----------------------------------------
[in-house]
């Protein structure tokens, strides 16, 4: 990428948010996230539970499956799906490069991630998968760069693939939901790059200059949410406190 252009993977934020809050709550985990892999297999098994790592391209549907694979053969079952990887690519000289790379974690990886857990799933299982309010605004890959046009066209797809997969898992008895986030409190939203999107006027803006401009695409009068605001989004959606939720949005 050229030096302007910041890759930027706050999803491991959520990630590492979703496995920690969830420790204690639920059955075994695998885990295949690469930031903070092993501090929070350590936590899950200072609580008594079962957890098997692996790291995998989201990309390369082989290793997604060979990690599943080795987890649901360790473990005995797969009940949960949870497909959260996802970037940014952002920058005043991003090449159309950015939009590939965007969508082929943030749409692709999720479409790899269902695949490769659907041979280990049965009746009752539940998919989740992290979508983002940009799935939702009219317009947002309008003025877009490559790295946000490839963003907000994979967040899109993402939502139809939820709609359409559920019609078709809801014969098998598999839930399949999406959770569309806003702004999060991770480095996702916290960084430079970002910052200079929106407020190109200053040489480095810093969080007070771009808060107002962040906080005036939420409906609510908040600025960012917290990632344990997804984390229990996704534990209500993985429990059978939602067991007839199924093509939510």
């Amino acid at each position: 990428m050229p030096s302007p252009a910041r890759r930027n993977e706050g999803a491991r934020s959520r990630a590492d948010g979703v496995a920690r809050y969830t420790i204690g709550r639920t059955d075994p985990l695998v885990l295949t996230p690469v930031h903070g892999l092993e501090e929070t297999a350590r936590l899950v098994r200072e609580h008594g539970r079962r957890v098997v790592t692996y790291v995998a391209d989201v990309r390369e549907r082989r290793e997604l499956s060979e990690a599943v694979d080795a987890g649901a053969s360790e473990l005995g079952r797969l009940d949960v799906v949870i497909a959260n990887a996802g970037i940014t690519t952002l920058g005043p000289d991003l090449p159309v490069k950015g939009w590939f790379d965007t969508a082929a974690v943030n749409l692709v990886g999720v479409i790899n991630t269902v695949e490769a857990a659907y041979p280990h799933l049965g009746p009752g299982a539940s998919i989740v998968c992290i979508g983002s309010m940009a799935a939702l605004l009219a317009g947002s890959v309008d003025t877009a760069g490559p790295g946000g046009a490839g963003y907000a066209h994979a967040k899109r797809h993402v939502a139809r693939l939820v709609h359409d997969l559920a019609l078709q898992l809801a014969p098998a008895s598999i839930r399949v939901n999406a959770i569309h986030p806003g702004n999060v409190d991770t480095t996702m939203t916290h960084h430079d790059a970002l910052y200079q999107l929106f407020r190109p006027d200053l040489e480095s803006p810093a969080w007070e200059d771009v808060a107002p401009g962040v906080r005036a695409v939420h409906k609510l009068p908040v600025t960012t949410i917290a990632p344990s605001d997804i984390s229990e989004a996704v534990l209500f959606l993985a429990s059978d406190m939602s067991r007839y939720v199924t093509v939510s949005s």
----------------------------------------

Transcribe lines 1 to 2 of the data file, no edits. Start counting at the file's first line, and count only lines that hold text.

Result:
[in-house]
């Protein structure tokens, strides 16, 4: 990428948010996230539970499956799906490069991630998968760069693939939901790059200059949410406190 252009993977934020809050709550985990892999297999098994790592391209549907694979053969079952990887690519000289790379974690990886857990799933299982309010605004890959046009066209797809997969898992008895986030409190939203999107006027803006401009695409009068605001989004959606939720949005 050229030096302007910041890759930027706050999803491991959520990630590492979703496995920690969830420790204690639920059955075994695998885990295949690469930031903070092993501090929070350590936590899950200072609580008594079962957890098997692996790291995998989201990309390369082989290793997604060979990690599943080795987890649901360790473990005995797969009940949960949870497909959260996802970037940014952002920058005043991003090449159309950015939009590939965007969508082929943030749409692709999720479409790899269902695949490769659907041979280990049965009746009752539940998919989740992290979508983002940009799935939702009219317009947002309008003025877009490559790295946000490839963003907000994979967040899109993402939502139809939820709609359409559920019609078709809801014969098998598999839930399949999406959770569309806003702004999060991770480095996702916290960084430079970002910052200079929106407020190109200053040489480095810093969080007070771009808060107002962040906080005036939420409906609510908040600025960012917290990632344990997804984390229990996704534990209500993985429990059978939602067991007839199924093509939510």